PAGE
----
Morsi, a New Pharaoh in Town?


President Mohamed Morsi’s controversial constitutional declaration left many wondering whether it was a necessary evil to purge Egypt’s judiciary or merely a power grab disguised as such.

The seven-article constitutional declaration announced Thursday night arguably paved the way for a new dictatorship as Morsi significantly broadened his powers, giving himself complete immunity until a new constitution is in effect.

In the second consecutive standoff with the judicial system, Morsi awarded himself the authority to appoint the general prosecutor, naming Judge Talaat Ibrahim Abdullah, a former deputy head of Egypt’s Court of Cassation, for the position.

The declaration stipulated that the general prosecutor is to serve a closed four-year term, and must be at least 40 years old.

To ensure he doesn’t go down the same path he did last month when he attempted to sack now former general prosecutor Abdel Meguid Mahmoud, the new constitutional declaration protects Morsi’s decisions, laws and decrees from being appealed or canceled by any individual or political or governmental body. Outgoing general prosecutor Abdel Meguid Mahmoud, who stood his ground in October, had no comment on the matter.

The new general prosecutor is a member of the Independent Judges Movement and was one of the judges that uncovered the rigging in 2005 elections, according to Gehad El-Haddad, senior advisor to the Muslim Brotherhood and the Freedom and Justice Party.

Abdullah’s first order of business was to reopen the investigations with ousted President Hosni Mubarak, his last minister of interior Habib El-Adly, and his 6 of his aides, formerly accused and acquitted of killing protesters in the January 25 uprising.

However, while such decisions may normally be welcomed, they were overshadowed by anger towards a president who seems to be walking down his predecessor’s path to impunity.

An hour before the declaration was announced by presidential spokesperson Yasser Ali, hundreds of Muslim Brotherhood members had already gathered in support of Morsi’s declaration, demanding the cleansing of Egypt’s judicial system in front of the Supreme Court of Justice.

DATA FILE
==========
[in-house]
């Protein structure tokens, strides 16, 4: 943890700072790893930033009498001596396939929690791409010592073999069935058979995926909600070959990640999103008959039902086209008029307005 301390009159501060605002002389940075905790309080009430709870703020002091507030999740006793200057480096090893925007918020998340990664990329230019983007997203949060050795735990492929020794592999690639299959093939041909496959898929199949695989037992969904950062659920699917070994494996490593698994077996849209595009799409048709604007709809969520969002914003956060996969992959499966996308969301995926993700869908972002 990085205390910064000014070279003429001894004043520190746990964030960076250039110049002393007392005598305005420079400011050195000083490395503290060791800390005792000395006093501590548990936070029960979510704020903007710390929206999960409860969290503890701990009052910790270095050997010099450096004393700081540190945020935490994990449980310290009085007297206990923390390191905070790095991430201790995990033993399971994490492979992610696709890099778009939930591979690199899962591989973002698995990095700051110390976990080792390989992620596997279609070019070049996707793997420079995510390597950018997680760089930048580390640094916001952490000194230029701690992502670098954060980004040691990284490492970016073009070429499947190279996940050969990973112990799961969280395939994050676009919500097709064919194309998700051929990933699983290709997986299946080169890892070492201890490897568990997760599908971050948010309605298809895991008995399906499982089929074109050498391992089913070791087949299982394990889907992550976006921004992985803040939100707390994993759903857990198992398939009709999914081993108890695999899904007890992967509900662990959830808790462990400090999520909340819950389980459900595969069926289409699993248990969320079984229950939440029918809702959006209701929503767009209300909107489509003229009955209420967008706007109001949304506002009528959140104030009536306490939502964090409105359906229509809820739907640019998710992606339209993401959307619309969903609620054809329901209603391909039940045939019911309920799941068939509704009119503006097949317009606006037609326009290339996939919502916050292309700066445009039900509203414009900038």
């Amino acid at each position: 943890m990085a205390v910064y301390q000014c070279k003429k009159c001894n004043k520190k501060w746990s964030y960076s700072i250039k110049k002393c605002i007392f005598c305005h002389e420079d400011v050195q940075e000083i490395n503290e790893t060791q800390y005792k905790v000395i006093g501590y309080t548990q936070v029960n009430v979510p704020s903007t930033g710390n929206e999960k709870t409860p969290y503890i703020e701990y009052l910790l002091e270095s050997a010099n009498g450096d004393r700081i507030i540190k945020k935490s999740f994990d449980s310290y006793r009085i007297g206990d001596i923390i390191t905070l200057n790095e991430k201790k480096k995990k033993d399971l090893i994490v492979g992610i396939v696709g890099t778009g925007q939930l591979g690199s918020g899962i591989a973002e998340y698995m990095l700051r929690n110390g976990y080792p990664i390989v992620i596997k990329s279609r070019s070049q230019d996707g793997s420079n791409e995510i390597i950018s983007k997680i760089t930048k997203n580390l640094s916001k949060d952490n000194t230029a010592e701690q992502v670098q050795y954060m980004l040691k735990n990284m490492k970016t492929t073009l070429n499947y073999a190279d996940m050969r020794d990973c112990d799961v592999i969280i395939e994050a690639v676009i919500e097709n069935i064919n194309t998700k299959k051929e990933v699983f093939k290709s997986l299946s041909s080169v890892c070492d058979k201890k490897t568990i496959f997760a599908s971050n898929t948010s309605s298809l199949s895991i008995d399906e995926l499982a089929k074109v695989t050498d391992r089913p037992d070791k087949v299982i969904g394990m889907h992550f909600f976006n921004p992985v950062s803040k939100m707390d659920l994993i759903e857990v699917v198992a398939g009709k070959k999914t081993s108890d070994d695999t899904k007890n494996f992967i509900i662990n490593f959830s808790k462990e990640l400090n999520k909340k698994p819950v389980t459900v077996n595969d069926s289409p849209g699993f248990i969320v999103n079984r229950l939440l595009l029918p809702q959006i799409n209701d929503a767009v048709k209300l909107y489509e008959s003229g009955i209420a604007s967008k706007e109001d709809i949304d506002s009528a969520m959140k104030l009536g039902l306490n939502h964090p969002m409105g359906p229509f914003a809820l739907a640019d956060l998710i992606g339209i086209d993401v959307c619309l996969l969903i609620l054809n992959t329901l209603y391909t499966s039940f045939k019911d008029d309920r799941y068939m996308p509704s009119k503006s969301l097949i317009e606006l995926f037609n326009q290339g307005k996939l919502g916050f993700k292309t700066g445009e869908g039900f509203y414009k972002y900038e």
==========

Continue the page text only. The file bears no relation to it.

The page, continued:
Purging Egypt’s judicial system, along with its different institutions, has been a long time coming. However, many see that a constitutional declaration that grants the president absolute power was not the way to go about it.

Raafat Fouda, constitutional law professor at Cairo University, congratulates the new general prosecutor for the position, however he laments the pretext under which he was appointed. “As [Abdullah] married the post, Egypt, the bride, was buried,” he said, warning that the new general prosecutor is not bound by any laws and is free to do whatever he pleases. While he acknowledges the necessity of cleansing the judiciary, he rejects it being done at the hands of the president. “The cleansing of the judiciary should be done internally,” he said.

The constitutional declaration also protects the Constituent Assembly and the Shura Council from dissolution by any judicial authority.

Moreover, in an especially ominous article, Morsi awarded himself the right to take any measures he sees fit in order to protect the revolution, and preserve national unity and security. This provision is reminiscent of the notorious emergency law through which arbitrary arrests were made under the pretense of protecting national security.

Many pundits, including Mohamed ElBaradei, were quick to deem the revolution “aborted” following Morsi’s declaration. Other positive decisions to give pensions to the families of the martyrs of the January 25 Revolution and increasing reparations to those injured are eclipsed by fears of a new pharaoh in the making.

Dalia Rabie is a journalist based in Cairo. She worked as the Features Editor for Daily News Egypt where she covered topics ranging from politics to culture and lifestyle, with a special focus on human interest issues.

Photo Credit: AFP

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